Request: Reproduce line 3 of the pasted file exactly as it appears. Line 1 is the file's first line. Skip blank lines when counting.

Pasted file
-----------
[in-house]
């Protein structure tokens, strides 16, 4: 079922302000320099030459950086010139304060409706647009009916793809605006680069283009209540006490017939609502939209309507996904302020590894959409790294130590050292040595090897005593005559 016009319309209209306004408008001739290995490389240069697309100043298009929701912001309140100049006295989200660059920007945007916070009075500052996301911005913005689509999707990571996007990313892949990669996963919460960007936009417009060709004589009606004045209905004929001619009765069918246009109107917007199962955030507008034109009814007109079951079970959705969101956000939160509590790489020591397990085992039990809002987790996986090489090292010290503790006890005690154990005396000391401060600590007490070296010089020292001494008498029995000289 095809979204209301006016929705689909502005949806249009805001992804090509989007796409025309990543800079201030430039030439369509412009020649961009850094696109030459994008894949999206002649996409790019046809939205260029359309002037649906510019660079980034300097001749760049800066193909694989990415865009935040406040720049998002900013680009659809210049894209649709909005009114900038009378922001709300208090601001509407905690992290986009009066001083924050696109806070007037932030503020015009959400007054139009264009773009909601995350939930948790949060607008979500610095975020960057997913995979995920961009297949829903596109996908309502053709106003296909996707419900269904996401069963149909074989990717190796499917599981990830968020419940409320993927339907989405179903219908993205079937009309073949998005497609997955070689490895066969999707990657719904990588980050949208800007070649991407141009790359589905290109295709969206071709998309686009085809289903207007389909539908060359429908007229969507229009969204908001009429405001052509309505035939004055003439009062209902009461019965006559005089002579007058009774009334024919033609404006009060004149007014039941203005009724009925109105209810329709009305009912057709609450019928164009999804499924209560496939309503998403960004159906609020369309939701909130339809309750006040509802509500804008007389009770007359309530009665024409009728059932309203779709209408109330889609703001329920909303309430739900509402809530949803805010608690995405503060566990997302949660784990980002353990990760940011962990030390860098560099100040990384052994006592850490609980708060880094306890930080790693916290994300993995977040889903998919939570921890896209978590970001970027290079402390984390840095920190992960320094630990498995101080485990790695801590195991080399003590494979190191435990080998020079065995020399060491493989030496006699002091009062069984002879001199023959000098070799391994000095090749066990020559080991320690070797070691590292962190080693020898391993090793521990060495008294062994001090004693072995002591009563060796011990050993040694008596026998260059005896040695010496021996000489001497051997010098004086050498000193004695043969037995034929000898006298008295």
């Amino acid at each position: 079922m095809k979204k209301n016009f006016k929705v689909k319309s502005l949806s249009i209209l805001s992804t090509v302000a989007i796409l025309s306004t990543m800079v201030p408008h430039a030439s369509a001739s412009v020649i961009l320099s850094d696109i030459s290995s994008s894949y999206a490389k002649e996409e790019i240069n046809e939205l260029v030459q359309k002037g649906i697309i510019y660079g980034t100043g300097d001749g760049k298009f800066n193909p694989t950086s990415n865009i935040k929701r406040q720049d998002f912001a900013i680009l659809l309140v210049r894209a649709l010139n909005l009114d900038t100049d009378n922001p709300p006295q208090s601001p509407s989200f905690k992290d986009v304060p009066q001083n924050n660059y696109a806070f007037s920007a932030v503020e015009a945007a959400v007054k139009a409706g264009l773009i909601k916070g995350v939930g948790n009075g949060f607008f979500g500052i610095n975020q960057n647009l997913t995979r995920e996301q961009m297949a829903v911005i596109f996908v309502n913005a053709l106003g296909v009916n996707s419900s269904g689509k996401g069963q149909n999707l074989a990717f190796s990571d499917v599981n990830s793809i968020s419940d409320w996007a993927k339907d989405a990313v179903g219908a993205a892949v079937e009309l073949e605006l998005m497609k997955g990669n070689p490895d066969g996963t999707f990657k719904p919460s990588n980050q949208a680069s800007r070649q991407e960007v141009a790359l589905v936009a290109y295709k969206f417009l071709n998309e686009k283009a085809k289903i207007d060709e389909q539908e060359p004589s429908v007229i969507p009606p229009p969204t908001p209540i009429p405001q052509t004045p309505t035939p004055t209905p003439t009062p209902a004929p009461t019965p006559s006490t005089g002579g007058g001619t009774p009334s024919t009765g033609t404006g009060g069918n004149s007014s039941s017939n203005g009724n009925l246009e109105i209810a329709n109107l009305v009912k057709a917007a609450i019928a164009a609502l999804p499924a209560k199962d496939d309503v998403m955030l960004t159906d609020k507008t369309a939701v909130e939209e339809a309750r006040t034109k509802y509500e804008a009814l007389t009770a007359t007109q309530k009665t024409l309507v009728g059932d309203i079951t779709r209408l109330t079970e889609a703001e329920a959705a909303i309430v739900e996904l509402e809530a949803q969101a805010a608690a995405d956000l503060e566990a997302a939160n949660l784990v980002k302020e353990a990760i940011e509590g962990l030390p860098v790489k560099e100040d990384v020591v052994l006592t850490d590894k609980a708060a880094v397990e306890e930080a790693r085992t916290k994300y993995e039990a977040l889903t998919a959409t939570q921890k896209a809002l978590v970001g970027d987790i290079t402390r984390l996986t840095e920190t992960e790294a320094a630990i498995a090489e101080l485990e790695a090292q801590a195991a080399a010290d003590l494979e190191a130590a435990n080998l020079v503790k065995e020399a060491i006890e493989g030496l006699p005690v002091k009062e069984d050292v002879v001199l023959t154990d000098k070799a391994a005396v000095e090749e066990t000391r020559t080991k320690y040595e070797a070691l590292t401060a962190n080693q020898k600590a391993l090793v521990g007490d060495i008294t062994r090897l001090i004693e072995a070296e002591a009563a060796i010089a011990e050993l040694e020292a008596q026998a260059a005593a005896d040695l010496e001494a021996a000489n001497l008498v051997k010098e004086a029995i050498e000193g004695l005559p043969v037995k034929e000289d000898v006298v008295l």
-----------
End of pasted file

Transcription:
């Amino acid at each position: 079922m095809k979204k209301n016009f006016k929705v689909k319309s502005l949806s249009i209209l805001s992804t090509v302000a989007i796409l025309s306004t990543m800079v201030p408008h430039a030439s369509a001739s412009v020649i961009l320099s850094d696109i030459s290995s994008s894949y999206a490389k002649e996409e790019i240069n046809e939205l260029v030459q359309k002037g649906i697309i510019y660079g980034t100043g300097d001749g760049k298009f800066n193909p694989t950086s990415n865009i935040k929701r406040q720049d998002f912001a900013i680009l659809l309140v210049r894209a649709l010139n909005l009114d900038t100049d009378n922001p709300p006295q208090s601001p509407s989200f905690k992290d986009v304060p009066q001083n924050n660059y696109a806070f007037s920007a932030v503020e015009a945007a959400v007054k139009a409706g264009l773009i909601k916070g995350v939930g948790n009075g949060f607008f979500g500052i610095n975020q960057n647009l997913t995979r995920e996301q961009m297949a829903v911005i596109f996908v309502n913005a053709l106003g296909v009916n996707s419900s269904g689509k996401g069963q149909n999707l074989a990717f190796s990571d499917v599981n990830s793809i968020s419940d409320w996007a993927k339907d989405a990313v179903g219908a993205a892949v079937e009309l073949e605006l998005m497609k997955g990669n070689p490895d066969g996963t999707f990657k719904p919460s990588n980050q949208a680069s800007r070649q991407e960007v141009a790359l589905v936009a290109y295709k969206f417009l071709n998309e686009k283009a085809k289903i207007d060709e389909q539908e060359p004589s429908v007229i969507p009606p229009p969204t908001p209540i009429p405001q052509t004045p309505t035939p004055t209905p003439t009062p209902a004929p009461t019965p006559s006490t005089g002579g007058g001619t009774p009334s024919t009765g033609t404006g009060g069918n004149s007014s039941s017939n203005g009724n009925l246009e109105i209810a329709n109107l009305v009912k057709a917007a609450i019928a164009a609502l999804p499924a209560k199962d496939d309503v998403m955030l960004t159906d609020k507008t369309a939701v909130e939209e339809a309750r006040t034109k509802y509500e804008a009814l007389t009770a007359t007109q309530k009665t024409l309507v009728g059932d309203i079951t779709r209408l109330t079970e889609a703001e329920a959705a909303i309430v739900e996904l509402e809530a949803q969101a805010a608690a995405d956000l503060e566990a997302a939160n949660l784990v980002k302020e353990a990760i940011e509590g962990l030390p860098v790489k560099e100040d990384v020591v052994l006592t850490d590894k609980a708060a880094v397990e306890e930080a790693r085992t916290k994300y993995e039990a977040l889903t998919a959409t939570q921890k896209a809002l978590v970001g970027d987790i290079t402390r984390l996986t840095e920190t992960e790294a320094a630990i498995a090489e101080l485990e790695a090292q801590a195991a080399a010290d003590l494979e190191a130590a435990n080998l020079v503790k065995e020399a060491i006890e493989g030496l006699p005690v002091k009062e069984d050292v002879v001199l023959t154990d000098k070799a391994a005396v000095e090749e066990t000391r020559t080991k320690y040595e070797a070691l590292t401060a962190n080693q020898k600590a391993l090793v521990g007490d060495i008294t062994r090897l001090i004693e072995a070296e002591a009563a060796i010089a011990e050993l040694e020292a008596q026998a260059a005593a005896d040695l010496e001494a021996a000489n001497l008498v051997k010098e004086a029995i050498e000193g004695l005559p043969v037995k034929e000289d000898v006298v008295l």